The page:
Song Il-gon’s 2005 film The Magicians began its life as one of the 30-minute short films that make up Jeonju International Film Festival’s “Short Digital Films by Three Filmmakers” omnibus series. Song then expanded it to an a feature film. Filmed entirely in one take, this digital film takes place on New Year’s Eve in a bar on a mountain owned by Jae-sung (Jeong Woong-in) who is meeting with his former band mate’s Myung-soo (Jang Hyeon-seong) and Ha-yeong (Kang Kyeong-heon). The band broke up three years prior when Ja-eun (Lee Seung-bi) killed herself on New Year’s Eve. Now they are back together to drink and talk and reminisce.
The Magicians plays out more like a stage play than a film. The stylistic choice to shoot the entire thing in one take means that the flashbacks or memories the characters step in and out of happen in real time in front of us. Characters put on or take off clothing, let down their hair, and step into their memories. This is a world where a tree house becomes an apartment building and the characters dance in and out of their sadness as they deal with the loss that Ja-eun’s suicide left them with.
This is a beautiful film that shows what little you need to make a captivating story. The focus goes in and out on the camera as Ja-eun’s ghost twirls around the characters, more alive and centered in death than she was in life. Even the introduction of a snowboarding monk (Kim Hak-sun), who in a lesser film would have been treated as irreverent comic relief, has a sense of humanity and truth. I use truth here not in a stylistic sense, but a truth in the sense that these characters feel real. Their pain and friendship seems natural. It comes in the little moments, like finding a cassette from Jae-sung and Myung-soo’s past that leaves them laughing. It also comes from small facial expressions like this:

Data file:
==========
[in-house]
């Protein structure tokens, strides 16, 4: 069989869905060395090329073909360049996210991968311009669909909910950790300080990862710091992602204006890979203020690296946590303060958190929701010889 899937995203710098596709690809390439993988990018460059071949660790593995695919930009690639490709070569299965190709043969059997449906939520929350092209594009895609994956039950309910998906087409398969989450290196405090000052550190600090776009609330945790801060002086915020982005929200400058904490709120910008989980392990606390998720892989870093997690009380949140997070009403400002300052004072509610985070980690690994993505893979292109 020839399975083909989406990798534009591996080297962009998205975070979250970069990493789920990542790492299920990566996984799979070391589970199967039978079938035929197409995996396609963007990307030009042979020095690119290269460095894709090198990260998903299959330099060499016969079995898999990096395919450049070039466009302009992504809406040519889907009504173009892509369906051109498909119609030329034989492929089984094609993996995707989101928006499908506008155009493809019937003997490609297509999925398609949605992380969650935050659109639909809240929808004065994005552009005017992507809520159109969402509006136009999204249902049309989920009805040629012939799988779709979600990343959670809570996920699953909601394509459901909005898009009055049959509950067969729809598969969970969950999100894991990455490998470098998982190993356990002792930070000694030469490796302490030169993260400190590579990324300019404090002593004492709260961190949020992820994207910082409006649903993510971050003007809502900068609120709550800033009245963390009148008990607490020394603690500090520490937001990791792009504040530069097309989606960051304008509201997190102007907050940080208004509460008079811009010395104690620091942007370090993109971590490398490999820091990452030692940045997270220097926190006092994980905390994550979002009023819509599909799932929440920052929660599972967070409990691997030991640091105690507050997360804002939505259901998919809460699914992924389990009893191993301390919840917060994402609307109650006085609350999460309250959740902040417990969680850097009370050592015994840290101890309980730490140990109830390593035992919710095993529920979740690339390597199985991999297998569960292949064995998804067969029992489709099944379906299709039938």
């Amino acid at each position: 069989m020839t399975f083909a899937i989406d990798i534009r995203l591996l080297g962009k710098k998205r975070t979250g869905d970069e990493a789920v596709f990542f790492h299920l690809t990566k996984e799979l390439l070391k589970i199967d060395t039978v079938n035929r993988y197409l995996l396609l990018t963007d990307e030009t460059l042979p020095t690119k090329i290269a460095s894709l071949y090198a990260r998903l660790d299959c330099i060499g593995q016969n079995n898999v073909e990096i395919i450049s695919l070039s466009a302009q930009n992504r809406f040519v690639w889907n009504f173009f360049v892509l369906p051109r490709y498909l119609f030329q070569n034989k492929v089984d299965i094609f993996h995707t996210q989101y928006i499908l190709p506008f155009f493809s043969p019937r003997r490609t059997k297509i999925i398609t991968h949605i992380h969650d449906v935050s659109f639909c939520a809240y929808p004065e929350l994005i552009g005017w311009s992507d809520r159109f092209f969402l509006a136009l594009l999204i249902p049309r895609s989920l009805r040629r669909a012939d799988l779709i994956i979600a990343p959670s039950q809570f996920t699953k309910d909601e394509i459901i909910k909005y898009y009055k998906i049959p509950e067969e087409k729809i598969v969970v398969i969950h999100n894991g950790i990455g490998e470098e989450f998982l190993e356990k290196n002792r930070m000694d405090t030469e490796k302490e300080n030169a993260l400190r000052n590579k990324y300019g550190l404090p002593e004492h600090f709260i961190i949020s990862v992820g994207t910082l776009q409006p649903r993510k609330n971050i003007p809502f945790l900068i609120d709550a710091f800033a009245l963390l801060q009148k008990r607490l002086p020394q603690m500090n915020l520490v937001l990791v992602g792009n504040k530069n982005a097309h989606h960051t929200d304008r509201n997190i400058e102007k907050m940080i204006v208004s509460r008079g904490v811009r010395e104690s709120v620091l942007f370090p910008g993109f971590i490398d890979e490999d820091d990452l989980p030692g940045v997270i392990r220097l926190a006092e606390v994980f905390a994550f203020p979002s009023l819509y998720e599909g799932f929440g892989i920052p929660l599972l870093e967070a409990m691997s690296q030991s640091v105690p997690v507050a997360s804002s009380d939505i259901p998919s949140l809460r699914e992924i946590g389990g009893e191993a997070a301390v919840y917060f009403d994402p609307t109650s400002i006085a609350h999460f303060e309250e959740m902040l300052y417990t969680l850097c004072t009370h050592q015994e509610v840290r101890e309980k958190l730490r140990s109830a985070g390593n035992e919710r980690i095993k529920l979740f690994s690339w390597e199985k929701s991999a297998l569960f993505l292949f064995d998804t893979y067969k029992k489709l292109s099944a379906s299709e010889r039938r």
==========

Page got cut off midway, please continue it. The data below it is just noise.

Kim Meyong-jung, the cinematographer, does a great job creating a world that feels somehow to the side of time. The film evokes the feeling that one gets when reminiscing among friends, especially when remembering those who are no longer with us. Like Ja-eun they float ephemerally all around us, alive in our memories and stories. This is a film about friendship and loss, and the impermanence of pain and the absolution of self forgiveness. It also helps that it ends with a song by one of my favorite Korean bands. See this film. My fevered words do not do it justice.